6.9/10
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3 user

History and Memory: For Akiko and Takashige (1991)

Groundbreaking and haunting, this film is a poetic composition of recorded history and non-recorded memory. Filmmaker Rea Tajiri's family was among the 120,000 Japanese and Japanese ... See full summary »

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Groundbreaking and haunting, this film is a poetic composition of recorded history and non-recorded memory. Filmmaker Rea Tajiri's family was among the 120,000 Japanese and Japanese Americans who were imprisoned in internment camps after the attack on Pearl Harbor. And like so many who were in the camps, Tajiri's family wrapped their memories of that experience in a shroud of silence and forgetting. Ruminating on the difficult nature of representing the past - especially a past that exists outside traditional historic accounts - Tajiri blends interviews, memorabilia, a pilgrimage to the camp where her mother was interned, and the story of her father, who had been drafted pre-Pearl Harbor and returned to find his family's house removed from its site. Throughout, she surveys the impact of images (real images, desired images made real, and unrealized dream images). The film draws from a variety of sources: Hollywood spectacle, government propaganda, newsreels, memories of the living, and... Written by Women Make Movies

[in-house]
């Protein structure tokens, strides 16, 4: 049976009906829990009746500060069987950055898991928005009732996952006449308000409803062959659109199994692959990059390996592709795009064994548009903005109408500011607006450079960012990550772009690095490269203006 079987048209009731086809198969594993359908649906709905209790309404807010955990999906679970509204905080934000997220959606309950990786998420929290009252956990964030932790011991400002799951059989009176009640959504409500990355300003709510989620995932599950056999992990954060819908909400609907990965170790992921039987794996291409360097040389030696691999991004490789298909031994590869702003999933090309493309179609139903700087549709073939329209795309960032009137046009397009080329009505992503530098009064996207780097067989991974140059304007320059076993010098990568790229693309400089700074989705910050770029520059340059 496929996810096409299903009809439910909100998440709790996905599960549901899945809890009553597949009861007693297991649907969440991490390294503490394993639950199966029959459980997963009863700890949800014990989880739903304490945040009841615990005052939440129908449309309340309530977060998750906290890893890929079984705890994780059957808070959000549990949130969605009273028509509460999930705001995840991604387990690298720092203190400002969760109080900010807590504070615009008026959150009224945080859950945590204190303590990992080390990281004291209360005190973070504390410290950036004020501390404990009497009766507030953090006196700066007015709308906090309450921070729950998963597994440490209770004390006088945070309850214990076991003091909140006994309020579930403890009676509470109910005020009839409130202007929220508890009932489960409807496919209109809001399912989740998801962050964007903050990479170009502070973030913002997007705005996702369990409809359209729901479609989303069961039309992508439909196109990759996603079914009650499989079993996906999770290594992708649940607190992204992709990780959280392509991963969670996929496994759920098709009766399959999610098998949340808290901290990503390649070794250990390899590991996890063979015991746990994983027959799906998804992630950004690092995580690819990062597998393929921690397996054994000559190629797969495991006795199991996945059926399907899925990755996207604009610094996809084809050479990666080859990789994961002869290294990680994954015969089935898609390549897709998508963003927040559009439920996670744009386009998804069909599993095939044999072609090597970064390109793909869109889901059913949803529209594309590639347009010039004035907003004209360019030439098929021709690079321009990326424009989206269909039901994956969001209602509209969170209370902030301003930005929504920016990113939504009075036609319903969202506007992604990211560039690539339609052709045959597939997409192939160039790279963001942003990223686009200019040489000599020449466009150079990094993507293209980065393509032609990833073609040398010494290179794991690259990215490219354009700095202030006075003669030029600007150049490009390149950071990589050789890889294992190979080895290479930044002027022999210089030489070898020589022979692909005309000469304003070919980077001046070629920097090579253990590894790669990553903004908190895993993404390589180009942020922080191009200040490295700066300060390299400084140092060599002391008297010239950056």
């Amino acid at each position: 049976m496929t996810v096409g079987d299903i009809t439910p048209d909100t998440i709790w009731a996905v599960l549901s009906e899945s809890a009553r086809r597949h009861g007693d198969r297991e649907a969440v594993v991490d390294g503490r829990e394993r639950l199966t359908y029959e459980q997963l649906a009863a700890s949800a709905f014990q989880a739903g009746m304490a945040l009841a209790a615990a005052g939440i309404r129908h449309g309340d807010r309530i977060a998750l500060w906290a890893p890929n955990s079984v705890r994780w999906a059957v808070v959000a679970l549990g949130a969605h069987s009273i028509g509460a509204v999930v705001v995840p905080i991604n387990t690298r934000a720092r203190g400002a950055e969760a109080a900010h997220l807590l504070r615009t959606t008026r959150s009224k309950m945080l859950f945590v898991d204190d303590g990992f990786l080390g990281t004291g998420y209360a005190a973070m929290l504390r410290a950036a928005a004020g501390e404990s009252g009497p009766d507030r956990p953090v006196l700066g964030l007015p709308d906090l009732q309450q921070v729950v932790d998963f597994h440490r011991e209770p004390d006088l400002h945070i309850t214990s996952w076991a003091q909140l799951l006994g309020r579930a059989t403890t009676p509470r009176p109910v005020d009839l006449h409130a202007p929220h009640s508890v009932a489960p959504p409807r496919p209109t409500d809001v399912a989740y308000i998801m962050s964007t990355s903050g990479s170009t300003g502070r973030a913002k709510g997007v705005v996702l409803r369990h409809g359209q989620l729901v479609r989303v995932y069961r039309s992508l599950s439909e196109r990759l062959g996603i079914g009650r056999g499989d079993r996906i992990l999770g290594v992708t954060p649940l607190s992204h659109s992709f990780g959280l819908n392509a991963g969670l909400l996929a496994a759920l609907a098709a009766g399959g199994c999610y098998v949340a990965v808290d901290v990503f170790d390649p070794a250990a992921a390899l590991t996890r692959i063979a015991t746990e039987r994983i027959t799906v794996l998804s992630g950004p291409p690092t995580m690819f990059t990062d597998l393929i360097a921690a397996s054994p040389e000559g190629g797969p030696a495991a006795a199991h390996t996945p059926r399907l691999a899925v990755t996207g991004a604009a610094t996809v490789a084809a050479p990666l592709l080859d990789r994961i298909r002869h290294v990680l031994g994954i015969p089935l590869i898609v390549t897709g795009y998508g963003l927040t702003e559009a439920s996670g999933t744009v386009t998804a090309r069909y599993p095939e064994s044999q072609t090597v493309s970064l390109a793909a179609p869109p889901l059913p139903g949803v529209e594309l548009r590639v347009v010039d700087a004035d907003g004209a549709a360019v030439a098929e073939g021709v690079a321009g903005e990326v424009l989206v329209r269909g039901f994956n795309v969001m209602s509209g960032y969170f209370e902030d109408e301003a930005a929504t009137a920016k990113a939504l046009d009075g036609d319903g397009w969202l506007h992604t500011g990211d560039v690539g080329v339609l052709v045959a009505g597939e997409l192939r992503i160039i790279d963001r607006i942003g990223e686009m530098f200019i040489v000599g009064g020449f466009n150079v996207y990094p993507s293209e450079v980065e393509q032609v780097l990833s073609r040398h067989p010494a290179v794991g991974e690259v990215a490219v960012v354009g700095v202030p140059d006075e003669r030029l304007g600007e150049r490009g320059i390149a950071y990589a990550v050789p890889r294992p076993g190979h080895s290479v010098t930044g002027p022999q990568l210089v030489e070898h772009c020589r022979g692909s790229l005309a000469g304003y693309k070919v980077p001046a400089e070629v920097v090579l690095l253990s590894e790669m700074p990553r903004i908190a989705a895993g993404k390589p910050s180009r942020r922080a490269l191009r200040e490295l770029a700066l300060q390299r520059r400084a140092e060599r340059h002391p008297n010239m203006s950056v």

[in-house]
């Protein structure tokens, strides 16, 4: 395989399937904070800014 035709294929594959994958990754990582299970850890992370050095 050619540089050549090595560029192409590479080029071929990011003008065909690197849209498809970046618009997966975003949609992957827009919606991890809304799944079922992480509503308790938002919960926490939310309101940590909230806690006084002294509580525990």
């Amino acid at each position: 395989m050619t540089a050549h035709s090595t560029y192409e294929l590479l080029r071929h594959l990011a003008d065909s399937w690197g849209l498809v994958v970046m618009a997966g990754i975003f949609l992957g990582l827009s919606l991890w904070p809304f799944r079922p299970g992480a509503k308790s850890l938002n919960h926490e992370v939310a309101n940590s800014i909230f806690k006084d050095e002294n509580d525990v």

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10 April 1991 (USA)  »

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History and Memory  »

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An insightful and interesting documentary
24 February 2002 | by (Champaign, Illinois) – See all my reviews

Quite honestly, I had no expectations for this movie before I saw it, but I admit that I was pleasantly surprised. This story about a woman's quest to uncover a hidden piece of her history made me re-evaluate the way I think about America's past. I was surprised after I saw the movie how many people were upset that they thought the film hand-fed them the story of the Japanese internment during WWII. In reality, the documentary was a statement of historical fact. The winners write the history, and for many years, American historians have brushed passed this time in our past. Tajiri compiled a history of her family and other internees - documenting their history with the hope that it will be remembered as well. This movie isn't trying to force history on the viewers, but to create a documentation of history where one didn't exist before - and to make sure it is remembered.


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